Copyright ©The Author(s) 2022. Published by Baishideng Publishing Group Inc. All rights reserved.
World J Diabetes. Dec 15, 2022; 13(12): 1131-1139
Published online Dec 15, 2022. doi: 10.4239/wjd.v13.i12.1131
The role of artificial intelligence technology in the care of diabetic foot ulcers: the past, the present, and the future
Joseph M Pappachan, Bill Cassidy, Cornelius James Fernandez, Vishnu Chandrabalan, Moi Hoon Yap
Joseph M Pappachan, Department of Endocrinology & Metabolism, Lancashire Teaching Hospitals NHS Trust, Preston PR2 9HT, United Kingdom
Joseph M Pappachan, Bill Cassidy, Moi Hoon Yap, Faculty of Science and Engineering, Manchester Metropolitan University, Manchester M15 6BH, United Kingdom
Cornelius James Fernandez, Department of Endocrinology & Metabolism, Pilgrim Hospital, Boston PE21 9QS, United Kingdom
Vishnu Chandrabalan, Department of Data Science, Lancashire Teaching Hospitals NHS Trust, Preston PR2 9HT, United Kingdom
Author contributions: Pappachan JP substantially contributed to the conception and design of the article, interpretation of relevant literature, article drafting, and figure preparation; Cassidy B contributed to the interpretation of relevant literature, article drafting, and figure preparation; Fernandez CJ and Chandrabalan V contributed to the literature search and revision of the article; Yap MH supervised article preparation and revised the manuscript critically for important intellectual content; All authors have read and approved the final version of the manuscript.
Conflict-of-interest statement: All authors report no relevant conflict of interest for this article.
Open-Access: This article is an open-access article that was selected by an in-house editor and fully peer-reviewed by external reviewers. It is distributed in accordance with the Creative Commons Attribution NonCommercial (CC BY-NC 4.0) license, which permits others to distribute, remix, adapt, build upon this work non-commercially, and license their derivative works on different terms, provided the original work is properly cited and the use is non-commercial. See:
Corresponding author: Joseph M Pappachan, FRCP, MD, Consultant, Professor, Senior Editor, Senior Researcher, Department of Endocrinology & Metabolism, Lancashire Teaching Hospitals NHS Trust, Sharoe Green Lane, Preston PR2 9HT, United Kingdom.
Received: August 25, 2022
Peer-review started: August 25, 2022
First decision: October 30, 2022
Revised: November 1, 2022
Accepted: December 1, 2022
Article in press: December 1, 2022
Published online: December 15, 2022

Foot ulcers are common complications of diabetes mellitus and substantially increase the morbidity and mortality due to this disease. Wound care by regular monitoring of the progress of healing with clinical review of the ulcers, dressing changes, appropriate antibiotic therapy for infection and proper offloading of the ulcer are the cornerstones of the management of foot ulcers. Assessing the progress of foot ulcers can be a challenge for the clinician and patient due to logistic issues such as regular attendance in the clinic. Foot clinics are often busy and because of manpower issues, ulcer reviews can be delayed with detrimental effects on the healing as a result of a lack of appropriate and timely changes in management. Wound photographs have been historically useful to assess the progress of diabetic foot ulcers over the past few decades. Mobile phones with digital cameras have recently revolutionized the capture of foot ulcer images. Patients can send ulcer photographs to diabetes care professionals electronically for remote monitoring, largely avoiding the logistics of patient transport to clinics with a reduction on clinic pressures. Artificial intelligence-based technologies have been developed in recent years to improve this remote monitoring of diabetic foot ulcers with the use of mobile apps. This is expected to make a huge impact on diabetic foot ulcer care with further research and development of more accurate and scientific technologies in future. This clinical update review aims to compile evidence on this hot topic to empower clinicians with the latest developments in the field.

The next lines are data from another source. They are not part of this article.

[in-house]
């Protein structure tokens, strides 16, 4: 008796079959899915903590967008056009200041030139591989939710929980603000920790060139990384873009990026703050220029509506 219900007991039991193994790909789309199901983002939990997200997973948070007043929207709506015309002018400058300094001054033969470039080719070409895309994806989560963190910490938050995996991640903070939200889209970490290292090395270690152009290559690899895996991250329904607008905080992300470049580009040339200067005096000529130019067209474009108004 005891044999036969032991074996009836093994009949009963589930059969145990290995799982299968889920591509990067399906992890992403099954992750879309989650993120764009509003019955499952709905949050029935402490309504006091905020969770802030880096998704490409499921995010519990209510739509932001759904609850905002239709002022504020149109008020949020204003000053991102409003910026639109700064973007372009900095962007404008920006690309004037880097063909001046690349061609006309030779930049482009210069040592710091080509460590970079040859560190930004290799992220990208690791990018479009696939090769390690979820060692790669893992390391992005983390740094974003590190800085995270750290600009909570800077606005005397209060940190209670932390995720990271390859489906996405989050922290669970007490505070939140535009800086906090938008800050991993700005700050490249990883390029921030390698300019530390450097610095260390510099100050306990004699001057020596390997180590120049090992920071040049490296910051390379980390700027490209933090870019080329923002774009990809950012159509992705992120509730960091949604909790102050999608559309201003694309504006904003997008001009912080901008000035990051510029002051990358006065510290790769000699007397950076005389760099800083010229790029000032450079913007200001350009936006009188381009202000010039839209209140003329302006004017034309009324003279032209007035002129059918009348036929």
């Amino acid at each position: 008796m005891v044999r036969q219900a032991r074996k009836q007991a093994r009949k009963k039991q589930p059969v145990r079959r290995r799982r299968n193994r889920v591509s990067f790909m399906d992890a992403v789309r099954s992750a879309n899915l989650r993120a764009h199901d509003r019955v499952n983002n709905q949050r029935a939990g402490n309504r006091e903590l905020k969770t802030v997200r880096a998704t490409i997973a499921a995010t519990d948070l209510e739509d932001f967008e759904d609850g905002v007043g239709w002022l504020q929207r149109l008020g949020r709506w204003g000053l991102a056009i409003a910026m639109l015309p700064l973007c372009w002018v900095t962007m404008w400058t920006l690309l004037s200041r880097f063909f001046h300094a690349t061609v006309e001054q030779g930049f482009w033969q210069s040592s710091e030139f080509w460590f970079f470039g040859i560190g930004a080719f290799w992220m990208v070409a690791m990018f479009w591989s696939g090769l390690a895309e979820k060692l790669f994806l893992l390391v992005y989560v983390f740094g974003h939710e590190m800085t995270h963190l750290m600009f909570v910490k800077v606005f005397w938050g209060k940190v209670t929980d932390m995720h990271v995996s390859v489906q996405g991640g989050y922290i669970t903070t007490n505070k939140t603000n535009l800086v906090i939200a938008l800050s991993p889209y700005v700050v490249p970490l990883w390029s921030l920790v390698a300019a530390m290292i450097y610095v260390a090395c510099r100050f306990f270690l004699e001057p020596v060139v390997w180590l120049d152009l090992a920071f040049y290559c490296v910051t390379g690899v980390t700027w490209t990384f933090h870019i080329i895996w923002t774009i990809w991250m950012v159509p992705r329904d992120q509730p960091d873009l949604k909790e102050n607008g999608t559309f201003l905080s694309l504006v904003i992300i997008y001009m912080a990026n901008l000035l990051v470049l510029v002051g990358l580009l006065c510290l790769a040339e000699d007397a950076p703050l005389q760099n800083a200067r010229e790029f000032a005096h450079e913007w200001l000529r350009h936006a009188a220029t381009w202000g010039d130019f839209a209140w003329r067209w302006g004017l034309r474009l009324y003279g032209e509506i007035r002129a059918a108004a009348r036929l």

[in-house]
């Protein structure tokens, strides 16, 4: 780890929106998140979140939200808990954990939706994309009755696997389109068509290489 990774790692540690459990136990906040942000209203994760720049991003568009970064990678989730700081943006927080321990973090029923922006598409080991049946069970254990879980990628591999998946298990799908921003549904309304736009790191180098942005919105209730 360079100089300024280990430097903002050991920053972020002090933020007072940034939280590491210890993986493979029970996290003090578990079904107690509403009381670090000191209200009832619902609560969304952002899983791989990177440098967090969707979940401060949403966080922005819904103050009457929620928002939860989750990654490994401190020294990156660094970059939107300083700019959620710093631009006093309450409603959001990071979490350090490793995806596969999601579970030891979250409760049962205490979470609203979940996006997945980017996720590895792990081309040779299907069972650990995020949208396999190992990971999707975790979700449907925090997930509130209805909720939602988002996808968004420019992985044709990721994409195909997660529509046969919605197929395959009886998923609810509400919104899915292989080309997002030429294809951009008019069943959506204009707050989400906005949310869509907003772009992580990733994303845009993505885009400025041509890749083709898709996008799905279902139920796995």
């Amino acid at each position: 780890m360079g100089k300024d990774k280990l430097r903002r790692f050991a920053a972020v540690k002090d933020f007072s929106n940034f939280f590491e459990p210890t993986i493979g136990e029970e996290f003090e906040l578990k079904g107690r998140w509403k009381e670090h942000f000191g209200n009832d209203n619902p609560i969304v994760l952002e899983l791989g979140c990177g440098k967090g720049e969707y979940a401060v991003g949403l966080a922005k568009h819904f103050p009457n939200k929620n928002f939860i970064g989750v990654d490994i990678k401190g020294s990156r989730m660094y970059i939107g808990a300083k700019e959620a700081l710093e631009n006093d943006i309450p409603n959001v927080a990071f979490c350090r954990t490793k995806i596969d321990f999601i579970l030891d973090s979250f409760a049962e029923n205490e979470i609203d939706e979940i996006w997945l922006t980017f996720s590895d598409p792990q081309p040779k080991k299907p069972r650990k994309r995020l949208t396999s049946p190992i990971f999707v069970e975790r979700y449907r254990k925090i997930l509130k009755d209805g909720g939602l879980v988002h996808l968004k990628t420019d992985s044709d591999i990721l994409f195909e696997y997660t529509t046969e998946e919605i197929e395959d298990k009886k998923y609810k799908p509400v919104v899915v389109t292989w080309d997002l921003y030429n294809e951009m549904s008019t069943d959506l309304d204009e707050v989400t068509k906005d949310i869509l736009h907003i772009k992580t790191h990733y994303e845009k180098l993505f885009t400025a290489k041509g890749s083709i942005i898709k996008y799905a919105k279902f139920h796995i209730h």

Keywords: Diabetic foot ulcers, Photographic monitoring, Artificial intelligence technology, Digital photography, Mobile app, COVID-19 pandemic

Core Tip: Diabetic foot clinics faced major challenges during the COVID-19 pandemic due to lockdowns and social distancing measures as a significant proportion of patients were unable to physically attend the clinics. This situation boosted the attempts for transition of face-to-face foot clinics to virtual clinics as in many other types of medical care during the pandemic. Monitoring of diabetic foot ulcers (DFUs) by digital photographic technology and mobile phone-based photography have revolutionized this area of clinical care in recent years and mobile apps are expected to accelerate this progress. This article reviews the past, the present and the future of artificial intelligence technology in the care of DFUs.